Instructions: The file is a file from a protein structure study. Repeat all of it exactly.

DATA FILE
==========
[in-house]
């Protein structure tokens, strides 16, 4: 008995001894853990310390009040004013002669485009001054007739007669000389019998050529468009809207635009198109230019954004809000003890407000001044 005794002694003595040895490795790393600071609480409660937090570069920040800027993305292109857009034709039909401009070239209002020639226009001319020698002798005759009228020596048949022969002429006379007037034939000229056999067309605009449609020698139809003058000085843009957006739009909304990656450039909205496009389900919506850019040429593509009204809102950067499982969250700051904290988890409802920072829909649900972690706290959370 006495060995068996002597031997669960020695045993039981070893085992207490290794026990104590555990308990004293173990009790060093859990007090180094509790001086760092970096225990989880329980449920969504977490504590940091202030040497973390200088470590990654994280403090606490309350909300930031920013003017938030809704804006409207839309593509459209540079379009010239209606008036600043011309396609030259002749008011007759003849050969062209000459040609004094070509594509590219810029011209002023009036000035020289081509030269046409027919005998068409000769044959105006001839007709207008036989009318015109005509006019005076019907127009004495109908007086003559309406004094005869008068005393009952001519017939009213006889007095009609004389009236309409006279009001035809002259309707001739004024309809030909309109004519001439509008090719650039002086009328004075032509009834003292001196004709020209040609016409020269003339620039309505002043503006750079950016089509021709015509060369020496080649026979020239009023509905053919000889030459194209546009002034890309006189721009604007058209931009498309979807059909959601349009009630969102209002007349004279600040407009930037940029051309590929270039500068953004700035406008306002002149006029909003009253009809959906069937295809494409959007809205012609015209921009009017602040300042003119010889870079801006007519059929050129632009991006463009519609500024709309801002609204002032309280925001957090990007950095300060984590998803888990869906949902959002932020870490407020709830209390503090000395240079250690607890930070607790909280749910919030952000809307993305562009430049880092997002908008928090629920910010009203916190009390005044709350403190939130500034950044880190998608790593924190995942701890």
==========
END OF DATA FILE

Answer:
[in-house]
């Protein structure tokens, strides 16, 4: 008995001894853990310390009040004013002669485009001054007739007669000389019998050529468009809207635009198109230019954004809000003890407000001044 005794002694003595040895490795790393600071609480409660937090570069920040800027993305292109857009034709039909401009070239209002020639226009001319020698002798005759009228020596048949022969002429006379007037034939000229056999067309605009449609020698139809003058000085843009957006739009909304990656450039909205496009389900919506850019040429593509009204809102950067499982969250700051904290988890409802920072829909649900972690706290959370 006495060995068996002597031997669960020695045993039981070893085992207490290794026990104590555990308990004293173990009790060093859990007090180094509790001086760092970096225990989880329980449920969504977490504590940091202030040497973390200088470590990654994280403090606490309350909300930031920013003017938030809704804006409207839309593509459209540079379009010239209606008036600043011309396609030259002749008011007759003849050969062209000459040609004094070509594509590219810029011209002023009036000035020289081509030269046409027919005998068409000769044959105006001839007709207008036989009318015109005509006019005076019907127009004495109908007086003559309406004094005869008068005393009952001519017939009213006889007095009609004389009236309409006279009001035809002259309707001739004024309809030909309109004519001439509008090719650039002086009328004075032509009834003292001196004709020209040609016409020269003339620039309505002043503006750079950016089509021709015509060369020496080649026979020239009023509905053919000889030459194209546009002034890309006189721009604007058209931009498309979807059909959601349009009630969102209002007349004279600040407009930037940029051309590929270039500068953004700035406008306002002149006029909003009253009809959906069937295809494409959007809205012609015209921009009017602040300042003119010889870079801006007519059929050129632009991006463009519609500024709309801002609204002032309280925001957090990007950095300060984590998803888990869906949902959002932020870490407020709830209390503090000395240079250690607890930070607790909280749910919030952000809307993305562009430049880092997002908008928090629920910010009203916190009390005044709350403190939130500034950044880190998608790593924190995942701890």